When parents in Virginia divorce or break-up they are often left with a lot of bitter feelings toward one another. Compounding the animosity they may have with each other is the painful reality that if they share child custody there will be times when their child will not be in their care, but in the care of their ex instead. This can cause hard feelings. One parent may feel like their ex is not a good parent, and their child shouldn't be left in their ex's care. Or a parent may simply want to get back at or in some other way hurt their ex.
One relatively recent advancement in child support laws in Virginia involved the standardization of child support awards. Child support is based upon a formula that takes into account each parent's gross income, as well as the type of custody and visitation the parent enjoys, among other child support guidelines.
Parents in Virginia may wish to take advantage of claiming their child as a dependent as they prepare their annual income tax returns. When a child's parents are married, doing so is relatively easy. However, if a child's parents are unmarried things can become murkier.
Parents in Virginia understand that it takes money to raise a child. This is true even if the parents are divorced. Despite the fact that their relationship has ended, they are still both obligated to support their child financially. While the custodial parent supports the child by having the child live with them, the noncustodial parent may be ordered to pay child support.
When a child's parents divorce, it seems to be obvious that the child will spend his or her time going back and forth between homes. That means two different addresses, two different bedrooms and the regular exchange as the child goes to the care of one parent from the other. A divorce is already a monumental change in a child's life, and having to adjust to a new home and lifestyle can only add to the stress. For these reasons, some parents in Virginia are turning to a unique form of child custody: the "bird's nest."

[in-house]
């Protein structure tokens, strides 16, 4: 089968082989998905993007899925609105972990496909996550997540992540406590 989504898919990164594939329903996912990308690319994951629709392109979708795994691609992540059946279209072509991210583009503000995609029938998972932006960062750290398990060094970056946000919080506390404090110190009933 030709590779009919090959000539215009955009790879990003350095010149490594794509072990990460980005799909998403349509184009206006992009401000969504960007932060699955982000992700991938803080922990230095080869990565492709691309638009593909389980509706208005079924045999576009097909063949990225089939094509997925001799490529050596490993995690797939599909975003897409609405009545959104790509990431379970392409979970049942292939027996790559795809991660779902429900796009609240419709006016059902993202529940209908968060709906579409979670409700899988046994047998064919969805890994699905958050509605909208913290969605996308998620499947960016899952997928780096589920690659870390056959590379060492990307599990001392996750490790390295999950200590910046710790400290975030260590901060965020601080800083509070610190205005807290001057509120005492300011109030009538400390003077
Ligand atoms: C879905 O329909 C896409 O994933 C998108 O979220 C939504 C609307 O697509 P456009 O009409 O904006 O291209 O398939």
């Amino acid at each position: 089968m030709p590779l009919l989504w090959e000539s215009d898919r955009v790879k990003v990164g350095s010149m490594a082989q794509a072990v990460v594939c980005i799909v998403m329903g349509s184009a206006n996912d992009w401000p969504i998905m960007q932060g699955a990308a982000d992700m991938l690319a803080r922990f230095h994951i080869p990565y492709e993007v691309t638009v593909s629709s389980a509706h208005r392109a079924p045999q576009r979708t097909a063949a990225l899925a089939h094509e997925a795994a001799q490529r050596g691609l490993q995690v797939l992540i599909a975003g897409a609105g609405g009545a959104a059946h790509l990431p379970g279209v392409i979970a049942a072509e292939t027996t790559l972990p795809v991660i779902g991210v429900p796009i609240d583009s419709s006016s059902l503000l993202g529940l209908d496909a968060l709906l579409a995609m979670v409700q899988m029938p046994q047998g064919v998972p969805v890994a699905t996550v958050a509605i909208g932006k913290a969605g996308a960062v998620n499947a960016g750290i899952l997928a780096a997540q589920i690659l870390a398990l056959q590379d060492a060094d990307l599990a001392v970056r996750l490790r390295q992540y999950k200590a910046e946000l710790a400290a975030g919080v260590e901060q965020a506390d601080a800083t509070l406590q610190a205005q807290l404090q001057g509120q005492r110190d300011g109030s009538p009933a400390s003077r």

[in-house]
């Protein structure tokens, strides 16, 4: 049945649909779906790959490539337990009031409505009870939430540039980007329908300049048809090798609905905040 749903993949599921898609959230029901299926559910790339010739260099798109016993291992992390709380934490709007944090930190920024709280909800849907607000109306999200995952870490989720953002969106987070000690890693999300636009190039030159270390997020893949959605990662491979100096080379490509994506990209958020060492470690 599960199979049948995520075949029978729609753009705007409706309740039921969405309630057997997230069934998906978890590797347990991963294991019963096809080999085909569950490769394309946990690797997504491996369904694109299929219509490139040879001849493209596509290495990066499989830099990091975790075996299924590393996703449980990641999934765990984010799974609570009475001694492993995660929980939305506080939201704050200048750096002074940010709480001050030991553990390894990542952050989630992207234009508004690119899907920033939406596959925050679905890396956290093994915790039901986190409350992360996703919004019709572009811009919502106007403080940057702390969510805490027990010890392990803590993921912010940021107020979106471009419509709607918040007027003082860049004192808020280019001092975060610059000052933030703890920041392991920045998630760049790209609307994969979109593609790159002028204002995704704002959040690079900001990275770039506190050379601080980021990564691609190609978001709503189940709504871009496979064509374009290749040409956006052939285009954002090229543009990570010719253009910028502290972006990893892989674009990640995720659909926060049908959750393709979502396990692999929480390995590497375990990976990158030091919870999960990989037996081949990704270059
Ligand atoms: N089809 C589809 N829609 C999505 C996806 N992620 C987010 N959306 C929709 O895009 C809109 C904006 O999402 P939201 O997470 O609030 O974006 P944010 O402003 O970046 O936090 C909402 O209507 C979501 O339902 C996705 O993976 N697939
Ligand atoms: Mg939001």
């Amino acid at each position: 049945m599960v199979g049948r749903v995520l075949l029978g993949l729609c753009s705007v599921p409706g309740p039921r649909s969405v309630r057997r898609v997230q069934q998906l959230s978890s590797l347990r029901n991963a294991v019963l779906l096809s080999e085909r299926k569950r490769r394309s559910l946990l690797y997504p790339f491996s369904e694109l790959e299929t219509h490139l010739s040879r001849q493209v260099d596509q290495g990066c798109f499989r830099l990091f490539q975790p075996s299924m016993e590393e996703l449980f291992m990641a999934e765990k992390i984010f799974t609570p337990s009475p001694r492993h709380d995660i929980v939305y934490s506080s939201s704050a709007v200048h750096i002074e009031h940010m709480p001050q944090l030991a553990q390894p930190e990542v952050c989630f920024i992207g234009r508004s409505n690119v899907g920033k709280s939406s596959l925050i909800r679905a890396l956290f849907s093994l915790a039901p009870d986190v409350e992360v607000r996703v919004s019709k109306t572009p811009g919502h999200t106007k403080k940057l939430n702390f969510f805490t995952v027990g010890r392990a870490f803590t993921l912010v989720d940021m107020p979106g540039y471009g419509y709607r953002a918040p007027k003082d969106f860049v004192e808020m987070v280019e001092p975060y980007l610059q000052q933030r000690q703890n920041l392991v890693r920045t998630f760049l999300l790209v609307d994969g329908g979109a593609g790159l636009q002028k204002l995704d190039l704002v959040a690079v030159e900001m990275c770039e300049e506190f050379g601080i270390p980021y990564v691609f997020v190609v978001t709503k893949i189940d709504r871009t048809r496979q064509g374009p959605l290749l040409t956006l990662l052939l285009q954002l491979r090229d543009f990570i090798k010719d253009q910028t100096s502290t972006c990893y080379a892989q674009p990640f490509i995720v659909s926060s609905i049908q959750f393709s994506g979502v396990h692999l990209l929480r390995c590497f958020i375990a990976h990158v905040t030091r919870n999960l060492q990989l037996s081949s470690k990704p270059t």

When parents in a Virginia divorce, the court will issue a child support order. This order may serve both parents well for a while, but life is ever-changing. Certain life events, such as a job promotion, a job loss, a change in custody arrangements or other types of changes could make it so that one of the child's parents believes that their current child support order is no longer appropriate, and needs to be modified.
The winter holidays are upon us. It is a time for family traditions, cherished memories and giving to others. Most parents want their children to have a magical holiday season, so if this is their first (or second, or third) holiday season post-divorce, they may be concerned about how their child is going to handle it. The following are some tips for Virginia parents who find themselves in this situation.
When a child's parents divorce, transitioning from being part of a couple to being single presents certain challenges. However, no matter how they are handling the split personally, parents should make sure that their child's physical, mental and emotional needs are still being met. For this reason, when courts in Virginia make child custody decisions, the standard they use is the best interests of the child. To determine what a child's best interests are, the court will take into account certain factors.
Sometimes, a married couple has a rocky relationship from the get-go. Other times, people who were once very much in love find that over the years they have grown apart. Whatever the reason, it is not unusual these days for a married couple in Virginia to divorce.
If you are a parent receiving child support, or a parent who pays child support, you may wonder what happens if a parent fails to pay child support in Virginia. In general, there are a variety of different enforcement mechanisms when a parent has failed to pay child support according to a valid child support order.